Here's the thing. Franzen is the only mainstream American culture (he's been on Oprah and the cover of Time, and as far as I'm concerned that puts him at Miley Cyrus levels of mainstream for the middle-aged, -class, and-Western) who actually spits venom at the system. I appreciate this.
Here he unleashes his rage against himself and his various insecur...more
(Why not call it essays? Or a memoir? Because Franzen is at pains to show you what a cool cat he is, that’s why.) Franzen’s a different animal here, is all I can say—or, perhaps more aptly: I come to strange realizations about the big grump I’ve always loved. I was drawn to The Discomfort Zone because he can be so incisive about his family [see his other essays in How to Be Alone and in Farther Away, whic...more
I believe Jonathan Franzen fans will be both delighted and disappointed with this collection, The Discomfort Zone. It starts out very strong, showing off Franzen's remarkable vocabulary, storytelling ability, and his disregard for political-correctness. In a piece called, "House for Sale," Franzen tells what it feels like to take on the chore of emptying and selling what was his childhood home. Anyone who has faced the death of a parent and has undergone this emotional task will relat...more
I don't know when Franzen's innate un-hipness became official. Was it when he announced his mixed feelings about his work being included in Oprah's book club? Was it when he wrote his essay on Edith Wharton--an article that would go on to become perhaps the most misunderstood piece of nonfiction in the last 10 years? Was it when he started bashing Kindles and Twitter? Was it, perhaps, when...more
The book travels through time while the main character, who seems to be Franzen himself,remembers his childhood, his teenage years, young adulthood, adulthood when his mother died, his divorce, his subsequent relationship and eventual immersion in bird watching as a hobby....more
There is so much hear that resonates with my own life, and I suspect, the lives of many who were raised the Hollywood-driven global culture. Awkward-but-still-close family ties, the thousand faux pas-...more
“...I had a nightmare about the Averys’ sweet-tempered German shepherd, Ina. In the dream, as I was sitting on the floor in the Averys’ living room, the dog walked up to me and began to insult me. She said I was a frivolous, cynical, attention-seeking “fag” whose...more
Raccolta disorganica di articoli giornalistici a sfondo autobiografico di Jonathan Franzen che, partendo dalla morte della madre, e dalla vendita della casa di famiglia, cerca di ripercorrere attraverso i suoi ricordi d'infanzia e dell'adolescanza quella che dovrebbe essere stata una vita costantemente vissuta fuori dalla zona di comfort* (da cui il titolo originale The Discomfort Zone).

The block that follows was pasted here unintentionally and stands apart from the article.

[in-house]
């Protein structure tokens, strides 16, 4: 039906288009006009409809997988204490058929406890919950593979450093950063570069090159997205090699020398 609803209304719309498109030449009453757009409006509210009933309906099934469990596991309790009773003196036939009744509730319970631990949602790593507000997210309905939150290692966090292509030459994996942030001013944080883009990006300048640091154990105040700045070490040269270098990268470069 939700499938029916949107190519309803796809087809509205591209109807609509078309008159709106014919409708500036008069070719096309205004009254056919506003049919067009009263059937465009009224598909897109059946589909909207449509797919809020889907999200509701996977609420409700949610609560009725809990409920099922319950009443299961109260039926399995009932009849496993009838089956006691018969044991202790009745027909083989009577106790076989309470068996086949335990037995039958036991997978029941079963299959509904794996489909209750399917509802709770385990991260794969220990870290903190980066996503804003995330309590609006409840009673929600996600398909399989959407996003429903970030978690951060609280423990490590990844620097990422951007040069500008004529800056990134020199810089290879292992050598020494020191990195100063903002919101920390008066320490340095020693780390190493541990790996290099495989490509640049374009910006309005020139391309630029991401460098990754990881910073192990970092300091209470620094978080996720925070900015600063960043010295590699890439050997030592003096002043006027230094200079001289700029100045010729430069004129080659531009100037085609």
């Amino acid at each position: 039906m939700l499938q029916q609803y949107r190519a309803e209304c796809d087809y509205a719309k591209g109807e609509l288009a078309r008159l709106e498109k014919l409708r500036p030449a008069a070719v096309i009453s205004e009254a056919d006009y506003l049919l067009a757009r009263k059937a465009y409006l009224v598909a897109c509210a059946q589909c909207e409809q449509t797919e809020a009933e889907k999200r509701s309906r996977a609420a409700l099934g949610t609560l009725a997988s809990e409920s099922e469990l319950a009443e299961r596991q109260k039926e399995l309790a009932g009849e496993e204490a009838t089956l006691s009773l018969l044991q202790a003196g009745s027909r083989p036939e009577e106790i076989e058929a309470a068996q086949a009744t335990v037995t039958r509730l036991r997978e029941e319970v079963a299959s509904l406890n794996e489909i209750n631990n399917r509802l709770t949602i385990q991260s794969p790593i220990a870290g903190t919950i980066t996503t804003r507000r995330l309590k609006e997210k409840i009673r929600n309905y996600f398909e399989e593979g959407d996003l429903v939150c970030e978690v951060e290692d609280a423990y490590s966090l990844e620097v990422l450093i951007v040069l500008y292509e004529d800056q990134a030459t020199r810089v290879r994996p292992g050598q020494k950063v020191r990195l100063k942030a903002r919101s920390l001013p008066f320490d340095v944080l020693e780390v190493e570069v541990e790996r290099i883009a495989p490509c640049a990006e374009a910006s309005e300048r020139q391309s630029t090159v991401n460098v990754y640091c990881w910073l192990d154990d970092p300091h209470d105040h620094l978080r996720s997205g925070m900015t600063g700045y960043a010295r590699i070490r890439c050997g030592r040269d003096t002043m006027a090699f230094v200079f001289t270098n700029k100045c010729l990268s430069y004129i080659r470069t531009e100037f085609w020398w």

Ne risulta, come dicevo all'inizio, una raccolta slegata, discontinua e a tratti noiosa, in mezzo...more
Anyways, onward with my review…
I enjoyed learning more about Franzen as a person. I liked seeing how his personal experiences (fascination with birds, environmentalism, strange relations...more
I think he uses this start as an introduce, where he stops a continual disappointment to his strict, provincial parents and shows how his mother's opinions have deeply influence on his life.
He goes back to his childhood with the next...more
"What an arrogant fool," I'm sure I defensively muttered. For though I never watch Oprah, her books are amazing. So I took up a pretentious opinion of all things Franzen-esque.
But I read "The Corrections"...more
Franzen had an upper-middle class upbringing in an affluent neighborhood of St. Louis, Missouri. He grew up in his own little world and was a pretty well adjusted kid who seemed to be more of a grown up than a child. He was geek...more
I love the essays at the beginning of the collection, when Franzen talks about his youth and his family. Even though Franzen and I really have nothing in common on a surface level, whenever he writes about his famil...more
This book really spoke to me, maybe it...more
I started reading Jonathan Franzen, it seemed, because I could no longer resist the world's infatuation with "The Corrections.
The book has a very promising first chapter, it is well-written, thoughtful, and it raises a number of good points and contradictions about middle class values in the American Midwest in the 1960s. Yet, the rest is pointless, boring, self-absorbed stories of writer's childhood and early adolescence. Very disappointed .
Franzen's other honors include a 1988 Whiting Writers' Award, Granta's Best Of Young Ameri...more
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You never stop waiting for the real story to start, because the only real story, in the end, is that you die.”